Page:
The important part about XPages is that where many of the settings for traditional Domino web applications are server settings many, if not all, of the xsp.properties settings can be thought as of deployment settings as well as server settings. As Tim writes – “There are plenty of settings that can be defined in this file that only the developer should care about, but many of them you don’t want the developer to decide. Trust me, if you leave it to me, I’m typically going to max out the RAM consumption in an attempt to provide lightning fast response times. But it’s your server. You should be overriding me on that decision… as long as it’s still in keeping with the end users’ business needs, of course.”

So if you do any work with XPages I therefore highly recommend you get a copy of this book. Get it as an e-book though as it’s a reference and IMHO a paper copy doesn’t make any sense. Most of the API calls you can also find good documentation on online but the xsp.properties part is lacking online and it’s critical to know about and understand if you want to get the maximum from the XPages runtime.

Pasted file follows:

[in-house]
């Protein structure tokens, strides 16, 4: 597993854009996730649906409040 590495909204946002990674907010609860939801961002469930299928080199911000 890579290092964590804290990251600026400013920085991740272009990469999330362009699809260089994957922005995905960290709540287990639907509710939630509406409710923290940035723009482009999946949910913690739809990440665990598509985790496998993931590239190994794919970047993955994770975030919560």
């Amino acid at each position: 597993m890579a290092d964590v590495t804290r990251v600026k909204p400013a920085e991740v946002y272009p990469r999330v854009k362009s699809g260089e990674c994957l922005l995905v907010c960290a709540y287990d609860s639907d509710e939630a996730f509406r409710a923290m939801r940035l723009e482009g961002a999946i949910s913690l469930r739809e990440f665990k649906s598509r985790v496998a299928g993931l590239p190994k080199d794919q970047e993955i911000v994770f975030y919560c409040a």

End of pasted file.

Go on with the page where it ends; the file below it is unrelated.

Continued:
The Java native2ascii tool (also important for you XPages geeks)

To prepare for our upcoming trip to Tokyo I’ve been working on a Japanese translation of our OnTime Group Calendar 2011 client for Notes based on Java plugins. The internationalization engine (i18n) was already in place so it was merely a matter of doing the translation (thanks to Google Translate and friends) and then adding language files to our API. In that process one becomes very thankful of UTF-8 and the fact that Java works natively in UTF-8.

Please note that the approach discussed in this post translates (excuse the pun) directly to making translation files for XPages as well.

Using the Japanese translation the GUI looks like the below screen shot (cropped of course).



(click the image for a large version)

The funny thing about most non-Latin languages is that even though you have the translations it’s hard to impossible to write the characters yourself. And once you have the words getting them into the language files which are mere property files. Take the weekdays in Japanese as an example: